Thursday, January 10, 2008

And the Band Played On

I'm not having the musical hallucinations
Oliver Sacks describes in Musicophilia. But I can't get the old song "The Band Played On" out of my head. Not the melody itself, but the lyrics of the chorus:

Casey would waltz with a strawberry blonde,
And the band played on.
He'd glide cross the floor with the girl he adored,
And the band played on.
But his brain was so loaded it nearly exploded,
The poor girl would shake with alarm.
He'd ne'er leave the girl with the strawberry curls,
And the band played on.

Most recently, I heard this song when Bill Carrothers' Armistice Band performed it as an encore at the Artists' Quarter. It was written in 1895 (words by John F. Palmer, music by Charles B. Ward) and dedicated to the New York Sunday World newspaper.

The waltzing part I understand, and the band playing part. But what does "his brain was so loaded it nearly exploded" mean? What an odd phrase. Sometimes "loaded brain" is used to describe an intellectual, but the other lyrics don't give any hint of that meaning. Casey is a guy who forms a social club and hires a hall where he and his friends can dance with their sweethearts every Saturday night.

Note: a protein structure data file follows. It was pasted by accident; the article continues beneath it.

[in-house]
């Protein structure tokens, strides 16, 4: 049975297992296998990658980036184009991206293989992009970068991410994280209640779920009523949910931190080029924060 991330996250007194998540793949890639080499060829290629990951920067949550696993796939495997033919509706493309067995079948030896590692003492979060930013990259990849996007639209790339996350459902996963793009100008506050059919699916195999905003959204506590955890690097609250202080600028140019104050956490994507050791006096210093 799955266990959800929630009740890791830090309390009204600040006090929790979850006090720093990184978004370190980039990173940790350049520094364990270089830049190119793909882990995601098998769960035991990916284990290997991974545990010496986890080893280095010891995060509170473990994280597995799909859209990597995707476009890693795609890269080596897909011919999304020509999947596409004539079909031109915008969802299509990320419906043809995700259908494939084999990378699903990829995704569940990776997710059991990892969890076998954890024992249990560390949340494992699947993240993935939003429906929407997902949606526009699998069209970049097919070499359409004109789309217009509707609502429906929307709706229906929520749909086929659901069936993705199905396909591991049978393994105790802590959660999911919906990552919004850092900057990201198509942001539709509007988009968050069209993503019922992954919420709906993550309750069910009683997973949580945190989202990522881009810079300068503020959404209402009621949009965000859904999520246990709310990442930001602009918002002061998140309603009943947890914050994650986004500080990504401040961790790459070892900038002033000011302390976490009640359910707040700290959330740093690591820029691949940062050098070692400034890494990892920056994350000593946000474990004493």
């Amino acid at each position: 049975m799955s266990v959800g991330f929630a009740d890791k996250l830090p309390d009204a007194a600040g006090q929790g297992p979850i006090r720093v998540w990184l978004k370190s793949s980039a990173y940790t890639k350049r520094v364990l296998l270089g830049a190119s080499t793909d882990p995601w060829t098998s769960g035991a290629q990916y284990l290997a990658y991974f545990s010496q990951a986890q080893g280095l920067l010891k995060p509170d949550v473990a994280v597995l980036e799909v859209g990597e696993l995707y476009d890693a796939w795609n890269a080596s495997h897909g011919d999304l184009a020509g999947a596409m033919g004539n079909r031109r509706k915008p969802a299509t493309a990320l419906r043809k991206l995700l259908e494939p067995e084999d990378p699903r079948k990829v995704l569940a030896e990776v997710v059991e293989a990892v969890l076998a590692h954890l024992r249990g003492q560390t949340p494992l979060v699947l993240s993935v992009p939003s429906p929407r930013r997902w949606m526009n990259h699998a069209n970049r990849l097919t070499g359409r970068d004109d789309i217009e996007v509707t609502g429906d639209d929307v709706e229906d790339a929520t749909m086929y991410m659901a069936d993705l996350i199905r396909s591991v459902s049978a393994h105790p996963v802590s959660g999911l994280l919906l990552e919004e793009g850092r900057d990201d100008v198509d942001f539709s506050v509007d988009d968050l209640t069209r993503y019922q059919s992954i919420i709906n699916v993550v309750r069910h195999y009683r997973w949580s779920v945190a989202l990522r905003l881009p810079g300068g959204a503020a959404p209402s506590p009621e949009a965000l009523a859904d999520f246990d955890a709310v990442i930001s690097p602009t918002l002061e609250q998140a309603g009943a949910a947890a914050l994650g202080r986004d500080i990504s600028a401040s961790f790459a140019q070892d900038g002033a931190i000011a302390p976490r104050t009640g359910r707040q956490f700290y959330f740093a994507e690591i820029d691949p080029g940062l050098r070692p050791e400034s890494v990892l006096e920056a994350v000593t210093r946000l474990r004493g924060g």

I sent an email to John Kenrick, author of The Complete Idiot's Guide to Amateur Theatricals and webmaster of He replied:

As I've understood the lyric, it meant that dancing with his "strawberry blonde" gave Casey ideas -- so many ideas that his brain nearly exploded.

The song itself was a Tin Pan Alley creation that became famous in the early years of vaudeville. In fact, the inventor of vaudeville, Tony Pastor, made the song a trademark feature in his own stage appearances.

Thank you, John.

The music. Verses are in 2/4 time, the chorus is in 3/4 (waltz) time.


  1. I think his brain was so loaded means he was very drunk or loaded. That would cause the poor girl to shake with alarm.

  2. And that's another way to look at it. Thanks.


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